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Ask your parents if they'll pay you for simple chores like washing the dishes, vacuuming, or dusting. You could even set up a weekly “rate” for these tasks. Consider what household chores your parents really hate and offer to do those each week for a rate that they think is fair. If you already have weekly or daily chores, ask your parents for chores beyond the usual. Explain to them that you'd like to start saving money. These chores might be ones that are monthly instead of weekly, such as mowing the lawn, raking leaves, or washing the cars. Go beyond the normal chores by suggesting more time consuming projects that only need to be done once but that might take a couple days. Ask your parents if they will pay you to organize the garage or attic, clean the gutters or baseboards, or plant a flower bed. You could also ask your parents for an allowance increase if you complete an additional chore or project on a weekly, bi-weekly, or monthly basis. For instance, suggest mowing the lawn every weekend or every other weekend for an increased allowance.

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Ask your neighbors if they have any odd jobs that you could do (mowing, raking leaves, washing cars, dusting the house, walking the dog, and so forth). You can go door to door or distribute flyers in your neighborhood that include a list of jobs you could do. Be cautious of people you don’t already know. It’s best to approach neighbors that you and your parents already know. If you choose to go door to door, ask one of your parents to go with you so that you feel safe. If you ever feel uncomfortable when doing work for a neighbor for any reason, leave immediately and talk to your parents.

Part 3
Working a Part-Time Job

Working a Part-Time Job on How to Make Money at Age 13

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Until you are 14, you have limited choices for “real” jobs. Agricultural work is one of them.[5] If you live in a rural or semi-rural area, you might have some farms in the area that are in need of some part-time help.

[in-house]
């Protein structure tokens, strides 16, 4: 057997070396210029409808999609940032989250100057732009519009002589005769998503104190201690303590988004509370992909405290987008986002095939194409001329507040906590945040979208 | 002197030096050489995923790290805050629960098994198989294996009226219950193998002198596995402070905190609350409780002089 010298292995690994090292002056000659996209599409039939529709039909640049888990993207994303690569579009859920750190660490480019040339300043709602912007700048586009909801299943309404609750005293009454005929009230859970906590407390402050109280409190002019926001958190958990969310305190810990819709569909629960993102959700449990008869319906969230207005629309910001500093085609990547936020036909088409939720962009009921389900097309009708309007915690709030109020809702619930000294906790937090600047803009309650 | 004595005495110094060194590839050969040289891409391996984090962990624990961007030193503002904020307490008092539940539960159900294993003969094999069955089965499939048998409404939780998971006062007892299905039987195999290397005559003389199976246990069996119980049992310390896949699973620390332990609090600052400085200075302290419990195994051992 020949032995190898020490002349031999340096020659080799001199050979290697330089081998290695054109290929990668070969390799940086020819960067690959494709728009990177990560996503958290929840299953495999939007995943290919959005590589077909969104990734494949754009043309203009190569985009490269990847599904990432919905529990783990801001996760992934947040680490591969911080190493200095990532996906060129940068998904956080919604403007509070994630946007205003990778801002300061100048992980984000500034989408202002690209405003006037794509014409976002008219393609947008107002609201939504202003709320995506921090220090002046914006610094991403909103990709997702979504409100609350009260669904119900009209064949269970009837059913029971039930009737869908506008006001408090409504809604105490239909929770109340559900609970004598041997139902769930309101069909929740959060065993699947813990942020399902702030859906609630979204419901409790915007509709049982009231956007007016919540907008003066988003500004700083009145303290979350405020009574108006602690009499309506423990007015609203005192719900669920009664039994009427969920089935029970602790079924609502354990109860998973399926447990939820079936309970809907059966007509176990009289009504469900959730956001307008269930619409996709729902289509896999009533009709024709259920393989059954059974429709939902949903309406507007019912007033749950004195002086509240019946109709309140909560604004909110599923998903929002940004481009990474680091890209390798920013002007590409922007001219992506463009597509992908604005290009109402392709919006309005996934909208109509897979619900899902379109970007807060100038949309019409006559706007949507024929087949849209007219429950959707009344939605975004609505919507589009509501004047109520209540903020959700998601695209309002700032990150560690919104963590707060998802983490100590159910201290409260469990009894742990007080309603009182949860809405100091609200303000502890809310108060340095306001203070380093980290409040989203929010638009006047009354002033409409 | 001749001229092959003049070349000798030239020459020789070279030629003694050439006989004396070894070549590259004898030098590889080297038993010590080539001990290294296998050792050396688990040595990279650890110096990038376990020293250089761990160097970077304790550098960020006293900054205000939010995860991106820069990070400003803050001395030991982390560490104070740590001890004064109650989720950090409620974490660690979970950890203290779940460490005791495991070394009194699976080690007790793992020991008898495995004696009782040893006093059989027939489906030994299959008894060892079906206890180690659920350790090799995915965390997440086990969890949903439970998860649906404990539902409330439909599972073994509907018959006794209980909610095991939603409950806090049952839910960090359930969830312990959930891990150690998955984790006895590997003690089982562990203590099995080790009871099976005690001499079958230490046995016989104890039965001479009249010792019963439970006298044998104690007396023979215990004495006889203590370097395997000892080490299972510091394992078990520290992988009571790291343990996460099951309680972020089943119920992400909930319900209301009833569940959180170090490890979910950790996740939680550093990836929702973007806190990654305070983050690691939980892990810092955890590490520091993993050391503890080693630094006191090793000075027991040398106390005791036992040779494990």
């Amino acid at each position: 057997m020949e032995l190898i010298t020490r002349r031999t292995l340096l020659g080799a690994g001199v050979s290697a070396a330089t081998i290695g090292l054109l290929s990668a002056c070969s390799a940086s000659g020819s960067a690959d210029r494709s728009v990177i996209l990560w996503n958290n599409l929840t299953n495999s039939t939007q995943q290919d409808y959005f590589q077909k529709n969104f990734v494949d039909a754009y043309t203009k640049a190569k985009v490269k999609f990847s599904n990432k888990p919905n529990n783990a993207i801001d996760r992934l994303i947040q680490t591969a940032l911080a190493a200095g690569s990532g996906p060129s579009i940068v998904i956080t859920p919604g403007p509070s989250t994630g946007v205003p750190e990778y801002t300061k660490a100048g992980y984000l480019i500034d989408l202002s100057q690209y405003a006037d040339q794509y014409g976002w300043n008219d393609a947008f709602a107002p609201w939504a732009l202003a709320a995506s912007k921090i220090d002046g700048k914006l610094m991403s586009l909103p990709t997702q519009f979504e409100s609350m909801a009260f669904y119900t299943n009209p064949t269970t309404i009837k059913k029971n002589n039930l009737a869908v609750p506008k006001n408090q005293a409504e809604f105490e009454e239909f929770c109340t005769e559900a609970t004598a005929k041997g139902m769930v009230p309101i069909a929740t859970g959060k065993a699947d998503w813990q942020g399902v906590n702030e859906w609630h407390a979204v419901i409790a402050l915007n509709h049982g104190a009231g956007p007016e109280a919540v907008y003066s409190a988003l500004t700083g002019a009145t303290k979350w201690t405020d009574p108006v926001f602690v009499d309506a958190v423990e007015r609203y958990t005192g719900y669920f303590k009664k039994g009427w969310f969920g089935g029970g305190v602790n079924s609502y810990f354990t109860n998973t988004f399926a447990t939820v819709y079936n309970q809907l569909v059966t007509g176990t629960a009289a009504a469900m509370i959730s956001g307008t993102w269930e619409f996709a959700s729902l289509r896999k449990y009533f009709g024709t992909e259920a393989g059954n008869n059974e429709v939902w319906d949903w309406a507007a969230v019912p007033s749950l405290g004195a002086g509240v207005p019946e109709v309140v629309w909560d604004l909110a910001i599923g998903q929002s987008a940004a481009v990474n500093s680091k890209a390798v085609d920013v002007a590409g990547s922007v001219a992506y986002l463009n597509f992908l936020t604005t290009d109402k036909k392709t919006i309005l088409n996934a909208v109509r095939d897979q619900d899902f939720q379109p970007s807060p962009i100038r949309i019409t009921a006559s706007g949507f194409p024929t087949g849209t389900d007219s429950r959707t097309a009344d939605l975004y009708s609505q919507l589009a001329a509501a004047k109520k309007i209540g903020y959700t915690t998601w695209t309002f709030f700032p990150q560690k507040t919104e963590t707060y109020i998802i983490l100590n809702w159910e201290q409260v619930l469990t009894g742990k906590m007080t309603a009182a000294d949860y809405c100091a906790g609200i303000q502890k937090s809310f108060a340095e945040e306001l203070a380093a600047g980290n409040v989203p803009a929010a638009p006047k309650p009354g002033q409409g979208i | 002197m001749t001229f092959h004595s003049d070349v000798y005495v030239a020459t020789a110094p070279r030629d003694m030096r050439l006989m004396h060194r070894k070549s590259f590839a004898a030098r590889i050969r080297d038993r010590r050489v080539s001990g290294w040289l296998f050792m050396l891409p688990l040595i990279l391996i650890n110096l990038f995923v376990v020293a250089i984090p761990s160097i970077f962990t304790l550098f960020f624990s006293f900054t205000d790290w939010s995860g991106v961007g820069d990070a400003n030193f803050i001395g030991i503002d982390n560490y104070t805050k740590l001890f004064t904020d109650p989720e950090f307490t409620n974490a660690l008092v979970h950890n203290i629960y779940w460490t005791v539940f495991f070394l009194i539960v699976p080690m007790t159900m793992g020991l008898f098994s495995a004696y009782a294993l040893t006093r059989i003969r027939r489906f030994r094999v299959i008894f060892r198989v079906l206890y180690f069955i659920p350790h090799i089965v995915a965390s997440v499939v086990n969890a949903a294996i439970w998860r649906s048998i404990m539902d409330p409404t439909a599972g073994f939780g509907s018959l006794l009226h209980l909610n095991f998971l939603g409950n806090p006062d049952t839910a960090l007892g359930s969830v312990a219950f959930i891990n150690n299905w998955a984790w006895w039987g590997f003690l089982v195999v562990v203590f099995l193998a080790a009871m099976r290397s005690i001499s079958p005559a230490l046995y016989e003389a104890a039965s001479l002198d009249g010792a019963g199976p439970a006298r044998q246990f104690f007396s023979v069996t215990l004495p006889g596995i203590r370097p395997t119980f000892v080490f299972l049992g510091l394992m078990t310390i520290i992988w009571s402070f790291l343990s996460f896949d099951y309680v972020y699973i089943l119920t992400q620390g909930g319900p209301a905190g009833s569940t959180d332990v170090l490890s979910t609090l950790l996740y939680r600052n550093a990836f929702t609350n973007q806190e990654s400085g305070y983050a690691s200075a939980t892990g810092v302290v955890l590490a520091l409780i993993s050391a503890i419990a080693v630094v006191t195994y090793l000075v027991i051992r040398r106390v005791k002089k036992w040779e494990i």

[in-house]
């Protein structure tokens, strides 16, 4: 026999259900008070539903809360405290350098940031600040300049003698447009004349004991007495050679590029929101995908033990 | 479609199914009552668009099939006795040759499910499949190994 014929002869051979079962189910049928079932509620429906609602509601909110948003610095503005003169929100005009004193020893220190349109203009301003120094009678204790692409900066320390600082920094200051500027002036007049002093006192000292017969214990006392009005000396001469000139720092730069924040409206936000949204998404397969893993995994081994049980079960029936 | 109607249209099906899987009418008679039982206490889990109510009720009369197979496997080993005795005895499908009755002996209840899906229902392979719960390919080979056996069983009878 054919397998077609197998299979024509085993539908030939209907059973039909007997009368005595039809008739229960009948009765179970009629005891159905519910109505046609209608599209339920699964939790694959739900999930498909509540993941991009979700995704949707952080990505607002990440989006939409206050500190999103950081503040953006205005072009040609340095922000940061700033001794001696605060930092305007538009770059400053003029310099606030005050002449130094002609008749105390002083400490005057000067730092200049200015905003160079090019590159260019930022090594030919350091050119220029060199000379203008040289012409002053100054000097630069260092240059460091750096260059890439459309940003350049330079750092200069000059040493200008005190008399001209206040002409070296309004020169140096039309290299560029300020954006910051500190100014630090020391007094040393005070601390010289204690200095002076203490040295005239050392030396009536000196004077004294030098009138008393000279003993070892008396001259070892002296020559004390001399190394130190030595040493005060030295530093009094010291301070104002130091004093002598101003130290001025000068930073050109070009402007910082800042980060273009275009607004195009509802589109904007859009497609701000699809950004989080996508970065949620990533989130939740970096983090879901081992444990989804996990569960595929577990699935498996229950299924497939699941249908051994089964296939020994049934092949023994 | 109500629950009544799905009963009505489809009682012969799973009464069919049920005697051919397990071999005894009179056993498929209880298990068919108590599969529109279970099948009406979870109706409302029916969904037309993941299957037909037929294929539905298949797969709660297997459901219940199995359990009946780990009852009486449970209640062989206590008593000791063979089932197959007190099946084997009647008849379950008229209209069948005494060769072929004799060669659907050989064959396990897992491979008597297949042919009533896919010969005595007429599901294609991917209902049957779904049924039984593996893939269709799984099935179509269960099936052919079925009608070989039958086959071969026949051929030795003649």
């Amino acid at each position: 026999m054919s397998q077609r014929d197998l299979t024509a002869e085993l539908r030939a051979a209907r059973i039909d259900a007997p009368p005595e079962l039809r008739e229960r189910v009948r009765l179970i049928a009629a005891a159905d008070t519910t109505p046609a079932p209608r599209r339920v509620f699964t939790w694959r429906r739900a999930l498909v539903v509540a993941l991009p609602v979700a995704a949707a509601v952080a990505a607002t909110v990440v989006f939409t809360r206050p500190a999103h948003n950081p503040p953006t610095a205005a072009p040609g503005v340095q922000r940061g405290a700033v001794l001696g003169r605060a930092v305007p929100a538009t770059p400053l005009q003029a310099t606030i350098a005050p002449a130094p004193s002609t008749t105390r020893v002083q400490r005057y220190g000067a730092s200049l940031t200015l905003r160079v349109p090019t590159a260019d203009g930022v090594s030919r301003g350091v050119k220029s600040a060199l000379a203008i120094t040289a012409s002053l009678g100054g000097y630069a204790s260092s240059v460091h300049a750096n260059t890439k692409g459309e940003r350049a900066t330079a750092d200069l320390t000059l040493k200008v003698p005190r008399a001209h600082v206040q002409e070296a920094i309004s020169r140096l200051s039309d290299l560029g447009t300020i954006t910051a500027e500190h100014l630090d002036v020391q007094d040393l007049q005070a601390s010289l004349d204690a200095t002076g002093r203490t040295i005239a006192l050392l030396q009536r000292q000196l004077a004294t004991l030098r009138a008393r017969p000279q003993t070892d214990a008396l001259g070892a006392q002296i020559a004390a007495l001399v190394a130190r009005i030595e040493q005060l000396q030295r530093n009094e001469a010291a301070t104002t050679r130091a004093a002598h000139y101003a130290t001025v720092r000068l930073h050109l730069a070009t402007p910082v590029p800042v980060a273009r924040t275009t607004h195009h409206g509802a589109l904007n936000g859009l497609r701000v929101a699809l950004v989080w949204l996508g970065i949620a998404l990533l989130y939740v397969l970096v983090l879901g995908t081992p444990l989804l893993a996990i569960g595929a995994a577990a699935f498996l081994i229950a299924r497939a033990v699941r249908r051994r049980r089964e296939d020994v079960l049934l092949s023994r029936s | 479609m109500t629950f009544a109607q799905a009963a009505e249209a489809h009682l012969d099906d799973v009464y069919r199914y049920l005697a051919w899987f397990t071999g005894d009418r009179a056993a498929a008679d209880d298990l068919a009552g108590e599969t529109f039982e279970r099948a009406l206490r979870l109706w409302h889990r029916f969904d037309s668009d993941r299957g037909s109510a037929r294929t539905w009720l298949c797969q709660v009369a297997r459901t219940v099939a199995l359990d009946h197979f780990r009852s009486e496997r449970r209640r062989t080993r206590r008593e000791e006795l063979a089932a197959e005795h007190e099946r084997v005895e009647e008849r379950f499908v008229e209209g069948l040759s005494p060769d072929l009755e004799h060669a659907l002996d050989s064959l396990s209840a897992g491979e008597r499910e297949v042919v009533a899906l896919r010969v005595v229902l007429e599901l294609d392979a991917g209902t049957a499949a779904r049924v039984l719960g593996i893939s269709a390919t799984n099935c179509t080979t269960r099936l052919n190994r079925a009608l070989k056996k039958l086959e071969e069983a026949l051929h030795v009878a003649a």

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In many places, individuals under 14 years of age can be hired to deliver newspapers.[6] You can call or visit the newspaper office in your area to ask if they are hiring people to deliver papers. If your newspaper office isn’t currently hiring, check back periodically. Doing so will demonstrate that you are serious about the job. You can also ask if they keep applications on file for future openings.

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While you have to be 14 years old in most states to have a part-time job, one exception is working for your family business.[7] If your parents have a business, ask them if they would be willing to hire you for small tasks. Working a couple hours a day or on weekends for your family business will give you good work experience for when you are old enough to have a different job.

Part 4
Becoming an Entrepreneur

Becoming an Entrepreneur on How to Make Money at Age 13

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Get your parent's help. You can team up with family and friends as business partners. You can make your own products and sell them. Talk to your parents about how to start a business.

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Are you a math whiz? Help little children learn how to multiply.